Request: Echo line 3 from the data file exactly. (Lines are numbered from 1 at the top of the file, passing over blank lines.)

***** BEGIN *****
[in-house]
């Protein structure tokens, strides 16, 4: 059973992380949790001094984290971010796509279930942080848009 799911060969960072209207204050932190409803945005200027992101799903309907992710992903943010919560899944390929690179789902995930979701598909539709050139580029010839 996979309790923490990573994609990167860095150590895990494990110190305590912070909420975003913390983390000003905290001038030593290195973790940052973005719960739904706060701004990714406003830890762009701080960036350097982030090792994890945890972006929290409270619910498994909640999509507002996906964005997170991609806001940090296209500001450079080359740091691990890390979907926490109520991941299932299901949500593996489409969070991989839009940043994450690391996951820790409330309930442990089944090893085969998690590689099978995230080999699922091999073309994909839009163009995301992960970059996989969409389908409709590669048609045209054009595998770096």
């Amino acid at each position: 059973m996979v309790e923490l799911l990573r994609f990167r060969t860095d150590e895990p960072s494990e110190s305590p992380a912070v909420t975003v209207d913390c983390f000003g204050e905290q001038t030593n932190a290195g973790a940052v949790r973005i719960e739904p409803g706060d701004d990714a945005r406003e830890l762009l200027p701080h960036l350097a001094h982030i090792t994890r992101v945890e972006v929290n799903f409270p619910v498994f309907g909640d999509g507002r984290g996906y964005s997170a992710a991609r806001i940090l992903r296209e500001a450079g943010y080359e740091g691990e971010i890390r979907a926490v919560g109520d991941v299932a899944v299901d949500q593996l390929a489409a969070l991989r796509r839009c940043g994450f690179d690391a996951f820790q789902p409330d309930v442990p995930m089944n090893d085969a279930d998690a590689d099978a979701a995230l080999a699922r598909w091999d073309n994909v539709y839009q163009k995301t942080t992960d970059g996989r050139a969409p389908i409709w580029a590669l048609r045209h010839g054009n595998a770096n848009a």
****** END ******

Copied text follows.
């Amino acid at each position: 059973m996979v309790e923490l799911l990573r994609f990167r060969t860095d150590e895990p960072s494990e110190s305590p992380a912070v909420t975003v209207d913390c983390f000003g204050e905290q001038t030593n932190a290195g973790a940052v949790r973005i719960e739904p409803g706060d701004d990714a945005r406003e830890l762009l200027p701080h960036l350097a001094h982030i090792t994890r992101v945890e972006v929290n799903f409270p619910v498994f309907g909640d999509g507002r984290g996906y964005s997170a992710a991609r806001i940090l992903r296209e500001a450079g943010y080359e740091g691990e971010i890390r979907a926490v919560g109520d991941v299932a899944v299901d949500q593996l390929a489409a969070l991989r796509r839009c940043g994450f690179d690391a996951f820790q789902p409330d309930v442990p995930m089944n090893d085969a279930d998690a590689d099978a979701a995230l080999a699922r598909w091999d073309n994909v539709y839009q163009k995301t942080t992960d970059g996989r050139a969409p389908i409709w580029a590669l048609r045209h010839g054009n595998a770096n848009a």